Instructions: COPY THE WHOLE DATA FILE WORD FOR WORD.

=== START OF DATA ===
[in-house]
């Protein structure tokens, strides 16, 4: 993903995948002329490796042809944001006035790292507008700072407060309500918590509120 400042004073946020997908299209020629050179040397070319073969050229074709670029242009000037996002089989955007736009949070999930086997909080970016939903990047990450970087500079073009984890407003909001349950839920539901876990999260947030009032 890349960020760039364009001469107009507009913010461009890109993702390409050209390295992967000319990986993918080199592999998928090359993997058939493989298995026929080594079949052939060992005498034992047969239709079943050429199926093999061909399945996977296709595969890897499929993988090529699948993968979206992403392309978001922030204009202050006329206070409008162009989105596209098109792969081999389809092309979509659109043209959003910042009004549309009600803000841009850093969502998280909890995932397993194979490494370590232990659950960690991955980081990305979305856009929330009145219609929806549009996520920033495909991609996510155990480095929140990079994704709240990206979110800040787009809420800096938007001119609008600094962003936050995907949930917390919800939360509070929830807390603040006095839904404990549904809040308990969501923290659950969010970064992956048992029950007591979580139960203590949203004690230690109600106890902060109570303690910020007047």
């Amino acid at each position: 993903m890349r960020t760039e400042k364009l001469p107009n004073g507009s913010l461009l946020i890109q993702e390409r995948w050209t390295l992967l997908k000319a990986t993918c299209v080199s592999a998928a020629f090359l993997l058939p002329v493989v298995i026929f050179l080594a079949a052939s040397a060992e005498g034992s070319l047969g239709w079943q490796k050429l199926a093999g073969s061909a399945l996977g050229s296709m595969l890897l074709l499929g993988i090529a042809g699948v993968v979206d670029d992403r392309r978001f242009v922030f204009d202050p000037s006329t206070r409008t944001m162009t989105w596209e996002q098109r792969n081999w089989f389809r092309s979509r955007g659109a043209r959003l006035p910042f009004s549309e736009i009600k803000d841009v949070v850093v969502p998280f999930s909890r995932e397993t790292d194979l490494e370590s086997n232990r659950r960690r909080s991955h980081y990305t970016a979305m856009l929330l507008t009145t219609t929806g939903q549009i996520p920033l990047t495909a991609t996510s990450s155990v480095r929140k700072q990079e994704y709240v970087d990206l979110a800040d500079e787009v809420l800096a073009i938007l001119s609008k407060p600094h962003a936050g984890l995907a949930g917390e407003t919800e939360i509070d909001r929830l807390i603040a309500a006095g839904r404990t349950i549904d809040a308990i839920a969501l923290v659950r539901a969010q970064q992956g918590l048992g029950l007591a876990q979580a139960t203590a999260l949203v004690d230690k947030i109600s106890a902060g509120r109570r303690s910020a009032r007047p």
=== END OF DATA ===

[in-house]
């Protein structure tokens, strides 16, 4: 993903995948002329490796042809944001006035790292507008700072407060309500918590509120 400042004073946020997908299209020629050179040397070319073969050229074709670029242009000037996002089989955007736009949070999930086997909080970016939903990047990450970087500079073009984890407003909001349950839920539901876990999260947030009032 890349960020760039364009001469107009507009913010461009890109993702390409050209390295992967000319990986993918080199592999998928090359993997058939493989298995026929080594079949052939060992005498034992047969239709079943050429199926093999061909399945996977296709595969890897499929993988090529699948993968979206992403392309978001922030204009202050006329206070409008162009989105596209098109792969081999389809092309979509659109043209959003910042009004549309009600803000841009850093969502998280909890995932397993194979490494370590232990659950960690991955980081990305979305856009929330009145219609929806549009996520920033495909991609996510155990480095929140990079994704709240990206979110800040787009809420800096938007001119609008600094962003936050995907949930917390919800939360509070929830807390603040006095839904404990549904809040308990969501923290659950969010970064992956048992029950007591979580139960203590949203004690230690109600106890902060109570303690910020007047």
């Amino acid at each position: 993903m890349r960020t760039e400042k364009l001469p107009n004073g507009s913010l461009l946020i890109q993702e390409r995948w050209t390295l992967l997908k000319a990986t993918c299209v080199s592999a998928a020629f090359l993997l058939p002329v493989v298995i026929f050179l080594a079949a052939s040397a060992e005498g034992s070319l047969g239709w079943q490796k050429l199926a093999g073969s061909a399945l996977g050229s296709m595969l890897l074709l499929g993988i090529a042809g699948v993968v979206d670029d992403r392309r978001f242009v922030f204009d202050p000037s006329t206070r409008t944001m162009t989105w596209e996002q098109r792969n081999w089989f389809r092309s979509r955007g659109a043209r959003l006035p910042f009004s549309e736009i009600k803000d841009v949070v850093v969502p998280f999930s909890r995932e397993t790292d194979l490494e370590s086997n232990r659950r960690r909080s991955h980081y990305t970016a979305m856009l929330l507008t009145t219609t929806g939903q549009i996520p920033l990047t495909a991609t996510s990450s155990v480095r929140k700072q990079e994704y709240v970087d990206l979110a800040d500079e787009v809420l800096a073009i938007l001119s609008k407060p600094h962003a936050g984890l995907a949930g917390e407003t919800e939360i509070d909001r929830l807390i603040a309500a006095g839904r404990t349950i549904d809040a308990i839920a969501l923290v659950r539901a969010q970064q992956g918590l048992g029950l007591a876990q979580a139960t203590a999260l949203v004690d230690k947030i109600s106890a902060g509120r109570r303690s910020a009032r007047p």